In the village of Khanfar, in Yemen’s Abyan governorate, 62-year-old Khamisa lives with her daughter and her daughter’s children. The two women can barely manage the family's daily needs, so what will happen now that illness joins their daily struggle to survive.
“Conflict increased our suffering as women as we did not have any breadwinners, and conflict left us on a new journey of survival, where we had to face our pain and suffering alone,” Khamisa said.
Yemen has long been one of the poorest countries in the Middle East and North Africa, and is now in the midst of one of the world’s worst humanitarian crises. The country is now facing the world's largest food security emergency, with 20 million people – 66 per cent of the country's population - in need of humanitarian aid. Embroiled in conflict since early 2015, fighting has devastated its economy, leading to severe food insecurity and the destruction of critical infrastructure.
Natural disasters have aggravated the crisis; the latest came in the form of tropical cyclone Tej, which made landfall over the southern coast of Al Mahrah Governorate recently, leaving more than 27,000 people internally displaced.
And the ongoing conflict does not mean other chronic ailments take a break. In Khamisa’s case, it came in the form of cancer.
“Before I became ill, we used to devote our time to the daily struggle of providing the basic necessities of life,” she says. “Following that, other challenges surfaced. Permanent fear and anxiety defined my life and my daughter’s, especially because of the difficulty of obtaining money for necessary medical examinations to find out the cause of my illness.”
When even food is not the biggest priority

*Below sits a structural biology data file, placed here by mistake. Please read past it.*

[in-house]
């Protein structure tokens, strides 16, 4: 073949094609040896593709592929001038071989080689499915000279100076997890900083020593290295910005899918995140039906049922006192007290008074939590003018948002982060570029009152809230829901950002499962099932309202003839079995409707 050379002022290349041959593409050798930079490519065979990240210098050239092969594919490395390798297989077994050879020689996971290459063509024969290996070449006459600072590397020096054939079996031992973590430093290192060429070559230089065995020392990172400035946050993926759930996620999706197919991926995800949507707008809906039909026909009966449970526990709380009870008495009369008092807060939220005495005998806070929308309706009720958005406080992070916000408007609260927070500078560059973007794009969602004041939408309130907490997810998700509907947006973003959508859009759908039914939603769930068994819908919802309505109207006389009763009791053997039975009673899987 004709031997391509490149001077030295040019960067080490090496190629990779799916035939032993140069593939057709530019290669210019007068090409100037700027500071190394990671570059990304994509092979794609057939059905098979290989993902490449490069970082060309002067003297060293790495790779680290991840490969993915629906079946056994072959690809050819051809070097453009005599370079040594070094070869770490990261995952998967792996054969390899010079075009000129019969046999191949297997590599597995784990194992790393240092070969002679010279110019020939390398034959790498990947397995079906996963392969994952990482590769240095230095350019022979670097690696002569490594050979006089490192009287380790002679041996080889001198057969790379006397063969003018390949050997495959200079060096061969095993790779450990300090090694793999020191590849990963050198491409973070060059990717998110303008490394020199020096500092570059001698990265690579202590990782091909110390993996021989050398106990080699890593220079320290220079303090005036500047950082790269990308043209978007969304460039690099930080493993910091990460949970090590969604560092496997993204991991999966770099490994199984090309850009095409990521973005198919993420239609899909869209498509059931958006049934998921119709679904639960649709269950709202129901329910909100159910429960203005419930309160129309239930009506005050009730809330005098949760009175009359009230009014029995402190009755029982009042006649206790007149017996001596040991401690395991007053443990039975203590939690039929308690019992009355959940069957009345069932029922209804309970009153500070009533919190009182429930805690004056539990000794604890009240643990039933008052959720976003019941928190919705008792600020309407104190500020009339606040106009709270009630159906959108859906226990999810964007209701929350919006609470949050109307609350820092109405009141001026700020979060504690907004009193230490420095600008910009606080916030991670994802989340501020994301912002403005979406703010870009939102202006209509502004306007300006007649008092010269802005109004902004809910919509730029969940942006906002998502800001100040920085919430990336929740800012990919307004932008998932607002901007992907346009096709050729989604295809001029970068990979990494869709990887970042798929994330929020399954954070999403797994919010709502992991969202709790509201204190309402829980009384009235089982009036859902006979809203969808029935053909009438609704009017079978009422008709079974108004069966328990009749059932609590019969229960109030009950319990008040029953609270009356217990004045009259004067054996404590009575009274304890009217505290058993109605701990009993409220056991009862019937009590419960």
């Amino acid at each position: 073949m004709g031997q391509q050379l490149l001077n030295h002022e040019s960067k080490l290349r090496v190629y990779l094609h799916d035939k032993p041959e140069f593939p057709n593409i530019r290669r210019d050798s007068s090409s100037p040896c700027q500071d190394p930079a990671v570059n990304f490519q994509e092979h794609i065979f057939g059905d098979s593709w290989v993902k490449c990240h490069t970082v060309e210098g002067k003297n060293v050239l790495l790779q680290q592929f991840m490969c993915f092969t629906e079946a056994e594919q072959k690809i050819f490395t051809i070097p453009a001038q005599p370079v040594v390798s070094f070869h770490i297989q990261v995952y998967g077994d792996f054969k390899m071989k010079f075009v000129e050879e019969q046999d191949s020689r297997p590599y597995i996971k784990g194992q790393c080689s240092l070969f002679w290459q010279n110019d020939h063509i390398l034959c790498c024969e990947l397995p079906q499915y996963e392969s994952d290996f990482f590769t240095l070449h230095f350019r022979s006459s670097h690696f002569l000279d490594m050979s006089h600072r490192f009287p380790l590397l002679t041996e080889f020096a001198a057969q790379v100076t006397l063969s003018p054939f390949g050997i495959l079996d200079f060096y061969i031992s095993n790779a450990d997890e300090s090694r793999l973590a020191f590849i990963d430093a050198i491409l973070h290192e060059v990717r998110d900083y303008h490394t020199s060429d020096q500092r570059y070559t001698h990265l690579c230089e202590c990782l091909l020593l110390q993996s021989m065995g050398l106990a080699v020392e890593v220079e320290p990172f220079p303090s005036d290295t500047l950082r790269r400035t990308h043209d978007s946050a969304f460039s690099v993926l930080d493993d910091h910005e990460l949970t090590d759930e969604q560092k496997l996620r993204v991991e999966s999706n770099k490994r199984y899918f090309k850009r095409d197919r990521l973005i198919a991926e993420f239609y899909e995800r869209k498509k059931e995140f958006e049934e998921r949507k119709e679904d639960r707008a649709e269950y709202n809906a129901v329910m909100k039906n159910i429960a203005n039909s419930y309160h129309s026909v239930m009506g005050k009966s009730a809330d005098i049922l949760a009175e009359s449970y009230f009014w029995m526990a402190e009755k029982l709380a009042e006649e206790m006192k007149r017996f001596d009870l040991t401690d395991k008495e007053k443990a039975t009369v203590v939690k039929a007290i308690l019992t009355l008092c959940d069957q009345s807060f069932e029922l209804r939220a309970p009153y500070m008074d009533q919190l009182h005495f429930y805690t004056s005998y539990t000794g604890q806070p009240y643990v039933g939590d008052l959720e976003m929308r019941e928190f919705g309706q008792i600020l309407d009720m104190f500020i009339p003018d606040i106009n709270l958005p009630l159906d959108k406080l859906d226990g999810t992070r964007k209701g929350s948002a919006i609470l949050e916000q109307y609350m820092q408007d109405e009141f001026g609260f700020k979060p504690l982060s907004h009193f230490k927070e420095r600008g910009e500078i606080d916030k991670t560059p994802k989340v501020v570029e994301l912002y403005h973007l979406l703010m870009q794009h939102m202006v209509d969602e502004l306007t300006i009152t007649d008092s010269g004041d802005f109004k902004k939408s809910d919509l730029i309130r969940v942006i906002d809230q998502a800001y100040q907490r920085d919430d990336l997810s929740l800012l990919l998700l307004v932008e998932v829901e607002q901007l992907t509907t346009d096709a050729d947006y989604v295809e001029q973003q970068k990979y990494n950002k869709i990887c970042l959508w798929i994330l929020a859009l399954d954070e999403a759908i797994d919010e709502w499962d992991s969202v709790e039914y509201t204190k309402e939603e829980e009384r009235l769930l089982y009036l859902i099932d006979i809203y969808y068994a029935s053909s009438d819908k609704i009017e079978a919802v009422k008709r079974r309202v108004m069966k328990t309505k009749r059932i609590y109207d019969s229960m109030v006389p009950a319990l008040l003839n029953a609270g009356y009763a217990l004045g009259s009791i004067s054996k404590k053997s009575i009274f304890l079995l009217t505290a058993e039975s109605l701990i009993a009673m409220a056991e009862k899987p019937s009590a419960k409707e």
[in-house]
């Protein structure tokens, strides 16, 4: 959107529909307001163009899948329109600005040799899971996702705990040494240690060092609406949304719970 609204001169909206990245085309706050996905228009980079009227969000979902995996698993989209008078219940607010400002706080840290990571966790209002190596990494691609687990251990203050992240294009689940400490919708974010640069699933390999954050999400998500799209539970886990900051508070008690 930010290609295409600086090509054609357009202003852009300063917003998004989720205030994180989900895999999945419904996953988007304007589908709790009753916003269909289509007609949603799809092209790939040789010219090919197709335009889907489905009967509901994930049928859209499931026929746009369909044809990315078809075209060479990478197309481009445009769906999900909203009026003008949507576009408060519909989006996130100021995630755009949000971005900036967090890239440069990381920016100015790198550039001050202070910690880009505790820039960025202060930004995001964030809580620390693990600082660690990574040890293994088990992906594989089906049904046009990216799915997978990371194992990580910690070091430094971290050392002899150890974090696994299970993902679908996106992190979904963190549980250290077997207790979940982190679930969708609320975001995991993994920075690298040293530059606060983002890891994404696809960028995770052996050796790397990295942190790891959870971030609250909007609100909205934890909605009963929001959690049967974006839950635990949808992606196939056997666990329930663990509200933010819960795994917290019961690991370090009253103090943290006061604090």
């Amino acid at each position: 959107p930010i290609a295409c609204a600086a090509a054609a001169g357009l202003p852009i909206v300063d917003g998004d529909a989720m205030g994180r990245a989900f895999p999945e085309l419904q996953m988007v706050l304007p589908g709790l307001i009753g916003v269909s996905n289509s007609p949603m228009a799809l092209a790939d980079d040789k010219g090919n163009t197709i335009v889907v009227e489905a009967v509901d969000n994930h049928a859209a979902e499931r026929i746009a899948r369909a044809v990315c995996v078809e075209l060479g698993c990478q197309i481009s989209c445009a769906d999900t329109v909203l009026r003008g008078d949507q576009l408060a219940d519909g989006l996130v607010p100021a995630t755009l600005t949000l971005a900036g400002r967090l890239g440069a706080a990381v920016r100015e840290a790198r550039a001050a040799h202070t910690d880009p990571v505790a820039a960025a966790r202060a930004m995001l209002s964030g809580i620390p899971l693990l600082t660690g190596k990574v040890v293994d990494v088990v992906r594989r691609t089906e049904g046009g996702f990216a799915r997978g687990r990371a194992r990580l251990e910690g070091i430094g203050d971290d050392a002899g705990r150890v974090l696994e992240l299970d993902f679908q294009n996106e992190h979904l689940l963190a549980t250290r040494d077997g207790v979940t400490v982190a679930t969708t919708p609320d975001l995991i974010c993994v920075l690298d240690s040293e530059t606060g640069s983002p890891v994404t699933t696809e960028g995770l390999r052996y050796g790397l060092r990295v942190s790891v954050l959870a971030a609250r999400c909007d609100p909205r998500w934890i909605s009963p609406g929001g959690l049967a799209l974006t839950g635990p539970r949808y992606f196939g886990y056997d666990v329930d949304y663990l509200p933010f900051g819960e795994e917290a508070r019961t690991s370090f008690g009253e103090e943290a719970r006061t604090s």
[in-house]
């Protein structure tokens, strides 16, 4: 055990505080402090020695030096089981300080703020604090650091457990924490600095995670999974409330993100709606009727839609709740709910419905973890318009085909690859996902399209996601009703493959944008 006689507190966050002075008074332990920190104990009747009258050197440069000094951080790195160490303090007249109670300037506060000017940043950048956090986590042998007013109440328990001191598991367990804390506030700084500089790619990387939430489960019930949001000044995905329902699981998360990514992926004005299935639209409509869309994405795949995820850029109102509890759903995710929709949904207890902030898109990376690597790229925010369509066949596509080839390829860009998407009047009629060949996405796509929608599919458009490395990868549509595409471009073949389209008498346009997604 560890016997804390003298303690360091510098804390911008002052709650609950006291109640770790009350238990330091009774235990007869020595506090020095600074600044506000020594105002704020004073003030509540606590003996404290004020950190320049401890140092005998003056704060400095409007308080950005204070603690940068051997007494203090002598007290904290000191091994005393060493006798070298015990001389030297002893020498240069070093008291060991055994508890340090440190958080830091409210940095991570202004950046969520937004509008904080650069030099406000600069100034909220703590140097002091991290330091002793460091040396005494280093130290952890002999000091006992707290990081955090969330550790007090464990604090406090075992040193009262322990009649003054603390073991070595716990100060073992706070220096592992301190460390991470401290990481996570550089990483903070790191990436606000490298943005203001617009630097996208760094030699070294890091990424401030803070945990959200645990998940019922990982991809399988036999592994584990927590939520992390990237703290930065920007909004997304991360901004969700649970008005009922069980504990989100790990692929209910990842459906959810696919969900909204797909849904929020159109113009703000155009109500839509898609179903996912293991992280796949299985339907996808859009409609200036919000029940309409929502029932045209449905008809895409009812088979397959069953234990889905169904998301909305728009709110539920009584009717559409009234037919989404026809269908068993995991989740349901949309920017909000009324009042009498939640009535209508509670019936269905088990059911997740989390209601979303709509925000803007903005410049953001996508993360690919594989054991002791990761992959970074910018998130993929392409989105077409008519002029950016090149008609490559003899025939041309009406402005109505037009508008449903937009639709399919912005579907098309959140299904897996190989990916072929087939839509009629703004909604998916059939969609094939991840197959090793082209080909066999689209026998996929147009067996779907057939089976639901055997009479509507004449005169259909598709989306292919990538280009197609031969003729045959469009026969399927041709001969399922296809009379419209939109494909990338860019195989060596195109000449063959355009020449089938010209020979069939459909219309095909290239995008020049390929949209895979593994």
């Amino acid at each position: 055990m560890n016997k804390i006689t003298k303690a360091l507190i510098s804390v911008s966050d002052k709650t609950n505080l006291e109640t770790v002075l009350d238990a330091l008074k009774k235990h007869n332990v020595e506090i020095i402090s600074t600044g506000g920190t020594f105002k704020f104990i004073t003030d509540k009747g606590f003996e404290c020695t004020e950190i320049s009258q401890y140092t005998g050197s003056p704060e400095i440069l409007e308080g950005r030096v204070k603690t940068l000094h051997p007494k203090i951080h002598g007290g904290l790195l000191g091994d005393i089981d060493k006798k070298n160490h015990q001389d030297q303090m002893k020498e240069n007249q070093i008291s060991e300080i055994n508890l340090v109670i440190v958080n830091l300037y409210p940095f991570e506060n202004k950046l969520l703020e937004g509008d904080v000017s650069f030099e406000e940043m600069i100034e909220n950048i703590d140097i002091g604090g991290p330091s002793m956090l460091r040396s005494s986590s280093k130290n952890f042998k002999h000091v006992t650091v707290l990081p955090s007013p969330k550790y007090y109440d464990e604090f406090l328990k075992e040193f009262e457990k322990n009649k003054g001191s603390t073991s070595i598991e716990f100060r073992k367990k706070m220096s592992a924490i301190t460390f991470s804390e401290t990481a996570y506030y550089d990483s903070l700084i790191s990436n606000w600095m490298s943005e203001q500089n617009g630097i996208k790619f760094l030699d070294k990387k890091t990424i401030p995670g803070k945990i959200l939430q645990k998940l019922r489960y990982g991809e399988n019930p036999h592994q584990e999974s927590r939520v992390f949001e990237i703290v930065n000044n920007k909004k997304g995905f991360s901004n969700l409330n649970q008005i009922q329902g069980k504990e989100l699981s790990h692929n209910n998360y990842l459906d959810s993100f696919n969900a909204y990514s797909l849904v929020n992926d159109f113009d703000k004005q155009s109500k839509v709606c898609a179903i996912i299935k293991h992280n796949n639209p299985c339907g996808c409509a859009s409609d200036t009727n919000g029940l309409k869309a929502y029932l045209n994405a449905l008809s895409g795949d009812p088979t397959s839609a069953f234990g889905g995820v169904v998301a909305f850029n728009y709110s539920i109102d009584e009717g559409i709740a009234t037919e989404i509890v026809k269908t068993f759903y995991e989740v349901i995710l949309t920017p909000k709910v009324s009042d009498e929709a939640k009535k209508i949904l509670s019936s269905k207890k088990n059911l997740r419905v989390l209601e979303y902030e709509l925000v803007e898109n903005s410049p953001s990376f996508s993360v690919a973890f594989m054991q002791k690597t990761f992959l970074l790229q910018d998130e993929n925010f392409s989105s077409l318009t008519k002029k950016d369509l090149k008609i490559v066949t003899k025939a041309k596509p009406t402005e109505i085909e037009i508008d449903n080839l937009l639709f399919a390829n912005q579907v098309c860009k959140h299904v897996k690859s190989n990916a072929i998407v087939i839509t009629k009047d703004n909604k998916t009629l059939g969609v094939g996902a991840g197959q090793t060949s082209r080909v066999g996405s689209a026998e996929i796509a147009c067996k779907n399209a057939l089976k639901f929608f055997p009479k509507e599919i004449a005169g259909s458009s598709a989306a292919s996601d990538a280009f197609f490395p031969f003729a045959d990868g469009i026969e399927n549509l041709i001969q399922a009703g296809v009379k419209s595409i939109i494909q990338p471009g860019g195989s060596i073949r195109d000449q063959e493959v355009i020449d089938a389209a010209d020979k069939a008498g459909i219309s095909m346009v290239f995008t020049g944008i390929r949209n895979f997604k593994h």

Khamisa’s case shows us that the daily struggle to find food and drink may not be a priority for some people, as their main priority is getting medicine to stay alive. There are a few places where people can seek help as almost all basic services available in the country have collapsed.
Khamisa and others like her see the cash assistance (offered by Yemen Red Crescent Society in partnership with the IFRC, ICRC and the British Red Cross) as a real lifeline. It gives Khamisa some hope and also helps her get to the hospital quickly, which unfortunately she must do on a regular basis.
Her focus now is on ensuring her own survival to stand by her only daughter. “Our struggle stories never end,” she adds. “Our struggle is not only related to the continuous efforts to provide food and water but also related to dealing with sudden diseases in the absence of the necessary health care and sufficient support.”
Photo: Yemen Red Crescent Society
The power of choice
39-year-old Ahmed also lives in Khanfar with his sister, and his six children. He was working as a day laborer to provide for his family’s food needs and cover other medical and education requirements. But after Ahmed suffered from a heart disease, conditions began to gradually deteriorate.
After becoming jobless, he spent all his savings trying to make sure his family had enough to eat, but what he saved from this work was not enough to cover his family’s needs. Ahmed told us that there were days when he went to bed hungry to save a little food for their children.
Since the first cash distribution, Ahmed said that he was able to treat his illness and recover his health, and after the second cash distribution, he was able to open a grocery store which is now a permanent source of income.
“I think it is better for aid to be given in cash rather than supplies,” Ahmed said. “The cash I received helped me to recover my health, and at the same time, it saved my source of income.”